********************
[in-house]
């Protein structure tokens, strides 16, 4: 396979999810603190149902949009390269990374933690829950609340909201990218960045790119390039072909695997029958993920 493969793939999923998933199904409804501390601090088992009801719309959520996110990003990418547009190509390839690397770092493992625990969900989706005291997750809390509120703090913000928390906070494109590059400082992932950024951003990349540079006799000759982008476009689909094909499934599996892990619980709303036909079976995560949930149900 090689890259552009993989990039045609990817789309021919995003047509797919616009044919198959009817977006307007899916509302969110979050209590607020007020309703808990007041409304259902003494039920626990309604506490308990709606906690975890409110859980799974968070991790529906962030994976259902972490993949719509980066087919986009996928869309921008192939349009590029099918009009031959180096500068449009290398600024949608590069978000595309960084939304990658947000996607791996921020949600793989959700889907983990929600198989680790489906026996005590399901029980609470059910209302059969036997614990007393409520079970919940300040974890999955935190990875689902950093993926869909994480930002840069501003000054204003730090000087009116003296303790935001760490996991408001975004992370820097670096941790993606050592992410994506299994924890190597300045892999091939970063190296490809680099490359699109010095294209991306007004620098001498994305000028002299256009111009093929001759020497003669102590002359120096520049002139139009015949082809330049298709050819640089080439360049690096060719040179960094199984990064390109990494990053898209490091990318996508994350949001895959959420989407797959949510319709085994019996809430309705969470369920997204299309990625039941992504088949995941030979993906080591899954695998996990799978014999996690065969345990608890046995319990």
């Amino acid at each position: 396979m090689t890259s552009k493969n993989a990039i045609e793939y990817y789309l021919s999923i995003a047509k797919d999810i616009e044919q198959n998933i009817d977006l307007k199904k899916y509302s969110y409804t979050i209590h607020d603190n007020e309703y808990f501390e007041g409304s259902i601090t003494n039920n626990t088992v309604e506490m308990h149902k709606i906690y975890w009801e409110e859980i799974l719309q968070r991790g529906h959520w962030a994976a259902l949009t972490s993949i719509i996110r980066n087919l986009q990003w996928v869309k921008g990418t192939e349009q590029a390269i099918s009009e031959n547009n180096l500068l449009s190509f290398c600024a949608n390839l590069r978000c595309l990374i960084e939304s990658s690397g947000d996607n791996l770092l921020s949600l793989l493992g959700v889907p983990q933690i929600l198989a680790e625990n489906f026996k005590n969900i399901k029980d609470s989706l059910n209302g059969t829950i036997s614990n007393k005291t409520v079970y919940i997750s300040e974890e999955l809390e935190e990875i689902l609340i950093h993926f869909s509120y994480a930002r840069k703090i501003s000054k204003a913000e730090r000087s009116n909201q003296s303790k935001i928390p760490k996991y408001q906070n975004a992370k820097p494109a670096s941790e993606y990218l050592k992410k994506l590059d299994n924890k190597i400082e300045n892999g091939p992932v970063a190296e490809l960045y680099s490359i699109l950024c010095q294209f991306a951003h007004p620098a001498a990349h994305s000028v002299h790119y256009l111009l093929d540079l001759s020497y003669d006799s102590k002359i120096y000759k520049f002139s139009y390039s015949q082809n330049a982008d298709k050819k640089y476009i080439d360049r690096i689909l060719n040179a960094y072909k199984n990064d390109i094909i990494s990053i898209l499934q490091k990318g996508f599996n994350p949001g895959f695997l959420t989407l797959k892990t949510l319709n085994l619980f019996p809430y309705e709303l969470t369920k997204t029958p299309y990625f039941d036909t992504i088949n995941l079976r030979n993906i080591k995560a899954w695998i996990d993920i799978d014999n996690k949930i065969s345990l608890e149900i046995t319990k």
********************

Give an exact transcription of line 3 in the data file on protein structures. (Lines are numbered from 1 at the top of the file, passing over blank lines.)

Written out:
């Amino acid at each position: 396979m090689t890259s552009k493969n993989a990039i045609e793939y990817y789309l021919s999923i995003a047509k797919d999810i616009e044919q198959n998933i009817d977006l307007k199904k899916y509302s969110y409804t979050i209590h607020d603190n007020e309703y808990f501390e007041g409304s259902i601090t003494n039920n626990t088992v309604e506490m308990h149902k709606i906690y975890w009801e409110e859980i799974l719309q968070r991790g529906h959520w962030a994976a259902l949009t972490s993949i719509i996110r980066n087919l986009q990003w996928v869309k921008g990418t192939e349009q590029a390269i099918s009009e031959n547009n180096l500068l449009s190509f290398c600024a949608n390839l590069r978000c595309l990374i960084e939304s990658s690397g947000d996607n791996l770092l921020s949600l793989l493992g959700v889907p983990q933690i929600l198989a680790e625990n489906f026996k005590n969900i399901k029980d609470s989706l059910n209302g059969t829950i036997s614990n007393k005291t409520v079970y919940i997750s300040e974890e999955l809390e935190e990875i689902l609340i950093h993926f869909s509120y994480a930002r840069k703090i501003s000054k204003a913000e730090r000087s009116n909201q003296s303790k935001i928390p760490k996991y408001q906070n975004a992370k820097p494109a670096s941790e993606y990218l050592k992410k994506l590059d299994n924890k190597i400082e300045n892999g091939p992932v970063a190296e490809l960045y680099s490359i699109l950024c010095q294209f991306a951003h007004p620098a001498a990349h994305s000028v002299h790119y256009l111009l093929d540079l001759s020497y003669d006799s102590k002359i120096y000759k520049f002139s139009y390039s015949q082809n330049a982008d298709k050819k640089y476009i080439d360049r690096i689909l060719n040179a960094y072909k199984n990064d390109i094909i990494s990053i898209l499934q490091k990318g996508f599996n994350p949001g895959f695997l959420t989407l797959k892990t949510l319709n085994l619980f019996p809430y309705e709303l969470t369920k997204t029958p299309y990625f039941d036909t992504i088949n995941l079976r030979n993906i080591k995560a899954w695998i996990d993920i799978d014999n996690k949930i065969s345990l608890e149900i046995t319990k």